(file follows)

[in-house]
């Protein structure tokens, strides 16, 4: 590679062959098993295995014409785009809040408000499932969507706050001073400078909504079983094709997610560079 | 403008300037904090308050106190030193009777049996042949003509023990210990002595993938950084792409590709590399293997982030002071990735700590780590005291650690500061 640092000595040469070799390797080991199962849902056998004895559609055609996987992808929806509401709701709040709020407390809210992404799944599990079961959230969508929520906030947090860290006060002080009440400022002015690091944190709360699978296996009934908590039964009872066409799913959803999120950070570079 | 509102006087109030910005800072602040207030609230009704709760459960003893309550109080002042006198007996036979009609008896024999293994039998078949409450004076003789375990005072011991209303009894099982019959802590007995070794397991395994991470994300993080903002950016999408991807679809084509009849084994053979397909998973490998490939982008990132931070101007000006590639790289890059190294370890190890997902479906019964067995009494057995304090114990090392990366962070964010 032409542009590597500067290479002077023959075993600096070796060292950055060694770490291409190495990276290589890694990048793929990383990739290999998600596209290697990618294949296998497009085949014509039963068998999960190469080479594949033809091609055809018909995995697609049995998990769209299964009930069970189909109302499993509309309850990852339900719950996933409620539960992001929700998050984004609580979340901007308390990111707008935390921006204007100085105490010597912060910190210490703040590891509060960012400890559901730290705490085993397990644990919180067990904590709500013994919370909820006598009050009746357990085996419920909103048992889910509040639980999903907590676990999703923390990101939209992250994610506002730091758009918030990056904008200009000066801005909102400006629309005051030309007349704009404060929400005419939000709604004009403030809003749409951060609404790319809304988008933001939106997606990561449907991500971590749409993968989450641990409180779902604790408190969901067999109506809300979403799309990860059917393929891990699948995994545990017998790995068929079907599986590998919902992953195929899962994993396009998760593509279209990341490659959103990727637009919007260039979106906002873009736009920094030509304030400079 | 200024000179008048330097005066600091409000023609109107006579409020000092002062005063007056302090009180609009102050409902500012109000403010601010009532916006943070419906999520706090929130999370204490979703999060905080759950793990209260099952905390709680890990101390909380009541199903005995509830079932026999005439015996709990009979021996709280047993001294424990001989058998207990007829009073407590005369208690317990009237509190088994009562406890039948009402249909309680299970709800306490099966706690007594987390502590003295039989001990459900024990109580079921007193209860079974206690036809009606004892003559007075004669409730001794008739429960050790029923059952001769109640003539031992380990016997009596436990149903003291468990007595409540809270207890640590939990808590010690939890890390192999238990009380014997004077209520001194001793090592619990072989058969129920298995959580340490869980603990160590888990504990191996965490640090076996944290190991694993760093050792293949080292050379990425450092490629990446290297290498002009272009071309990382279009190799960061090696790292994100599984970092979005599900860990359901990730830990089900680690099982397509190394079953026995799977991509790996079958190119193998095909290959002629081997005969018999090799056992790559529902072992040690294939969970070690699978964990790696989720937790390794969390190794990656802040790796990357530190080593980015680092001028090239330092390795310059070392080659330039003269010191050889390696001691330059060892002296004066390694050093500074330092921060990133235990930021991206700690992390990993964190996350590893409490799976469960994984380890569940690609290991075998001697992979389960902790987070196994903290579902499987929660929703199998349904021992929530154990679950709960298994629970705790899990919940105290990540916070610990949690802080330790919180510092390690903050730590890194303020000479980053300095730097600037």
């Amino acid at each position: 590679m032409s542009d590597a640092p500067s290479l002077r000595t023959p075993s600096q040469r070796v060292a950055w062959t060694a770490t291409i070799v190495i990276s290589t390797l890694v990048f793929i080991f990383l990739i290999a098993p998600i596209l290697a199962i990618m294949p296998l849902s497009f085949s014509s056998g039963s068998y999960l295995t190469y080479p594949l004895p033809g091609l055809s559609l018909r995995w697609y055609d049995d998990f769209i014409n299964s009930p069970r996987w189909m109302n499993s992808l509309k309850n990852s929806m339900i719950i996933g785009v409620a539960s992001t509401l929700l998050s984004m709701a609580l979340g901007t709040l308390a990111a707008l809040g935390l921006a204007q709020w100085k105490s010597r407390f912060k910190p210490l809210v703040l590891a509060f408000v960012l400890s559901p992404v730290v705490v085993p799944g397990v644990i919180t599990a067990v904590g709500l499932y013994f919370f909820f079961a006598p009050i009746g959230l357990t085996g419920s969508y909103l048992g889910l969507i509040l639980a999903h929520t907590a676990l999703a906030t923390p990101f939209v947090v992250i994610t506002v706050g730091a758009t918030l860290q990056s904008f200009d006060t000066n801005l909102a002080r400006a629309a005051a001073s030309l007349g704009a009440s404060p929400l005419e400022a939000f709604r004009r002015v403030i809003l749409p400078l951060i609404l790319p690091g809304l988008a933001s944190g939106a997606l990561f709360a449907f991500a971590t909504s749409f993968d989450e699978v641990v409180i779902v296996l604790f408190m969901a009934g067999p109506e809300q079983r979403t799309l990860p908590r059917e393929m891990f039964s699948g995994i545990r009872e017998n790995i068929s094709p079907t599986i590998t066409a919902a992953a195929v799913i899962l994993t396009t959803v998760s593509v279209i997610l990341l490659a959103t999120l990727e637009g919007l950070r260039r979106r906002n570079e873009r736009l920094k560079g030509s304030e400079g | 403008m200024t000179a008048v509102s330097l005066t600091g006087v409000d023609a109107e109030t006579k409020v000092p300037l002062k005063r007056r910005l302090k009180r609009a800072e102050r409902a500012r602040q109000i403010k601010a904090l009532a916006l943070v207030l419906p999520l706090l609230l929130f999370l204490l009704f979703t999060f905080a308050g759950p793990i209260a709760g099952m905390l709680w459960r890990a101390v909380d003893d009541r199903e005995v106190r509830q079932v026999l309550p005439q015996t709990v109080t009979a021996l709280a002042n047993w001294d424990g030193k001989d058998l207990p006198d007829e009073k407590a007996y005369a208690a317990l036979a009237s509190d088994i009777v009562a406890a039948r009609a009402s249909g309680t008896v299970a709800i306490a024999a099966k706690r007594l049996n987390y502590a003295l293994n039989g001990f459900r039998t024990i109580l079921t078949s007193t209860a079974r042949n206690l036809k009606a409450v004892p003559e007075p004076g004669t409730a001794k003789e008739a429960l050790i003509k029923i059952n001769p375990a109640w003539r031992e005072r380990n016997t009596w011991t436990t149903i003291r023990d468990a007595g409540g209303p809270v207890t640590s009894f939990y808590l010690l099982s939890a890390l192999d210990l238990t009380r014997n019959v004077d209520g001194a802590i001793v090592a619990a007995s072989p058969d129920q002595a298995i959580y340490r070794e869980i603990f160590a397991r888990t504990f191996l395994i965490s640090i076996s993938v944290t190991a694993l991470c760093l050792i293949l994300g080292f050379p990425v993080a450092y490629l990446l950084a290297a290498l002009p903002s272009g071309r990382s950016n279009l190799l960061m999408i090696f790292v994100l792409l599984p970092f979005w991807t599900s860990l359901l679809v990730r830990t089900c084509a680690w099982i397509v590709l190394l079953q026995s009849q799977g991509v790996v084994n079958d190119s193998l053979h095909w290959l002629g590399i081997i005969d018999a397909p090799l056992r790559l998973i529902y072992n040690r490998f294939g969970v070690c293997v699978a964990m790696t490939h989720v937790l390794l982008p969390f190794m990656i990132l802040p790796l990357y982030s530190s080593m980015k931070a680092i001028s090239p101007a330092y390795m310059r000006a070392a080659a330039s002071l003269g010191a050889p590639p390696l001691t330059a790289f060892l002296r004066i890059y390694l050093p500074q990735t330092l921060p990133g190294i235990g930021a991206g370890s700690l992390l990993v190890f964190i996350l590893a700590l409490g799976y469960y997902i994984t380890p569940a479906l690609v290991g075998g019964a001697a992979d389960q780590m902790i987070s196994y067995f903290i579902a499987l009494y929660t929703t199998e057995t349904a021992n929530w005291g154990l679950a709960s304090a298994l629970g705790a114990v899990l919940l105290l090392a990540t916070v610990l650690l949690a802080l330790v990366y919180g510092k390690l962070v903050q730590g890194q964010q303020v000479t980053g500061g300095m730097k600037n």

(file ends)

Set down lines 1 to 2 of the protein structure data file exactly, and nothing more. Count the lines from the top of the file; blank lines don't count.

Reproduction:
[in-house]
């Protein structure tokens, strides 16, 4: 590679062959098993295995014409785009809040408000499932969507706050001073400078909504079983094709997610560079 | 403008300037904090308050106190030193009777049996042949003509023990210990002595993938950084792409590709590399293997982030002071990735700590780590005291650690500061 640092000595040469070799390797080991199962849902056998004895559609055609996987992808929806509401709701709040709020407390809210992404799944599990079961959230969508929520906030947090860290006060002080009440400022002015690091944190709360699978296996009934908590039964009872066409799913959803999120950070570079 | 509102006087109030910005800072602040207030609230009704709760459960003893309550109080002042006198007996036979009609008896024999293994039998078949409450004076003789375990005072011991209303009894099982019959802590007995070794397991395994991470994300993080903002950016999408991807679809084509009849084994053979397909998973490998490939982008990132931070101007000006590639790289890059190294370890190890997902479906019964067995009494057995304090114990090392990366962070964010 032409542009590597500067290479002077023959075993600096070796060292950055060694770490291409190495990276290589890694990048793929990383990739290999998600596209290697990618294949296998497009085949014509039963068998999960190469080479594949033809091609055809018909995995697609049995998990769209299964009930069970189909109302499993509309309850990852339900719950996933409620539960992001929700998050984004609580979340901007308390990111707008935390921006204007100085105490010597912060910190210490703040590891509060960012400890559901730290705490085993397990644990919180067990904590709500013994919370909820006598009050009746357990085996419920909103048992889910509040639980999903907590676990999703923390990101939209992250994610506002730091758009918030990056904008200009000066801005909102400006629309005051030309007349704009404060929400005419939000709604004009403030809003749409951060609404790319809304988008933001939106997606990561449907991500971590749409993968989450641990409180779902604790408190969901067999109506809300979403799309990860059917393929891990699948995994545990017998790995068929079907599986590998919902992953195929899962994993396009998760593509279209990341490659959103990727637009919007260039979106906002873009736009920094030509304030400079 | 200024000179008048330097005066600091409000023609109107006579409020000092002062005063007056302090009180609009102050409902500012109000403010601010009532916006943070419906999520706090929130999370204490979703999060905080759950793990209260099952905390709680890990101390909380009541199903005995509830079932026999005439015996709990009979021996709280047993001294424990001989058998207990007829009073407590005369208690317990009237509190088994009562406890039948009402249909309680299970709800306490099966706690007594987390502590003295039989001990459900024990109580079921007193209860079974206690036809009606004892003559007075004669409730001794008739429960050790029923059952001769109640003539031992380990016997009596436990149903003291468990007595409540809270207890640590939990808590010690939890890390192999238990009380014997004077209520001194001793090592619990072989058969129920298995959580340490869980603990160590888990504990191996965490640090076996944290190991694993760093050792293949080292050379990425450092490629990446290297290498002009272009071309990382279009190799960061090696790292994100599984970092979005599900860990359901990730830990089900680690099982397509190394079953026995799977991509790996079958190119193998095909290959002629081997005969018999090799056992790559529902072992040690294939969970070690699978964990790696989720937790390794969390190794990656802040790796990357530190080593980015680092001028090239330092390795310059070392080659330039003269010191050889390696001691330059060892002296004066390694050093500074330092921060990133235990930021991206700690992390990993964190996350590893409490799976469960994984380890569940690609290991075998001697992979389960902790987070196994903290579902499987929660929703199998349904021992929530154990679950709960298994629970705790899990919940105290990540916070610990949690802080330790919180510092390690903050730590890194303020000479980053300095730097600037």